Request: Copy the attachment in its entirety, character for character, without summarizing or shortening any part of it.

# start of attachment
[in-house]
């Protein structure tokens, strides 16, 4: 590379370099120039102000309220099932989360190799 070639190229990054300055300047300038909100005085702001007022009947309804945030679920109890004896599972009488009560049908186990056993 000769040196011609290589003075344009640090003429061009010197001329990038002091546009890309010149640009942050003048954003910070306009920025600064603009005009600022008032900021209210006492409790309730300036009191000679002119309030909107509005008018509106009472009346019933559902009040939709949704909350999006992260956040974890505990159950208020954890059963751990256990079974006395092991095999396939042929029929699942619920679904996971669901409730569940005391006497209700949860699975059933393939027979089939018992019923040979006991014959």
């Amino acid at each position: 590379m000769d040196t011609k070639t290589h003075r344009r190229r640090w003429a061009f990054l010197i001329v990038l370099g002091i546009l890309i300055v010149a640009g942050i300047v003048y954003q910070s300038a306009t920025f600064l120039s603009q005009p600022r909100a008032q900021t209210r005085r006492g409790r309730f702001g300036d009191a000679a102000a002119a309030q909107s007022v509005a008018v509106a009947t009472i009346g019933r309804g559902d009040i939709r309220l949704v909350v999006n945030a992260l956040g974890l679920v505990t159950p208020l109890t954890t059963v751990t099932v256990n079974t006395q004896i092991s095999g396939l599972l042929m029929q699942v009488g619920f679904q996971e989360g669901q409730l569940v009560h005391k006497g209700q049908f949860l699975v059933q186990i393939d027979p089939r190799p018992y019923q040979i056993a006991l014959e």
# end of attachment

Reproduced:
[in-house]
């Protein structure tokens, strides 16, 4: 590379370099120039102000309220099932989360190799 070639190229990054300055300047300038909100005085702001007022009947309804945030679920109890004896599972009488009560049908186990056993 000769040196011609290589003075344009640090003429061009010197001329990038002091546009890309010149640009942050003048954003910070306009920025600064603009005009600022008032900021209210006492409790309730300036009191000679002119309030909107509005008018509106009472009346019933559902009040939709949704909350999006992260956040974890505990159950208020954890059963751990256990079974006395092991095999396939042929029929699942619920679904996971669901409730569940005391006497209700949860699975059933393939027979089939018992019923040979006991014959």
């Amino acid at each position: 590379m000769d040196t011609k070639t290589h003075r344009r190229r640090w003429a061009f990054l010197i001329v990038l370099g002091i546009l890309i300055v010149a640009g942050i300047v003048y954003q910070s300038a306009t920025f600064l120039s603009q005009p600022r909100a008032q900021t209210r005085r006492g409790r309730f702001g300036d009191a000679a102000a002119a309030q909107s007022v509005a008018v509106a009947t009472i009346g019933r309804g559902d009040i939709r309220l949704v909350v999006n945030a992260l956040g974890l679920v505990t159950p208020l109890t954890t059963v751990t099932v256990n079974t006395q004896i092991s095999g396939l599972l042929m029929q699942v009488g619920f679904q996971e989360g669901q409730l569940v009560h005391k006497g209700q049908f949860l699975v059933q186990i393939d027979p089939r190799p018992y019923q040979i056993a006991l014959e």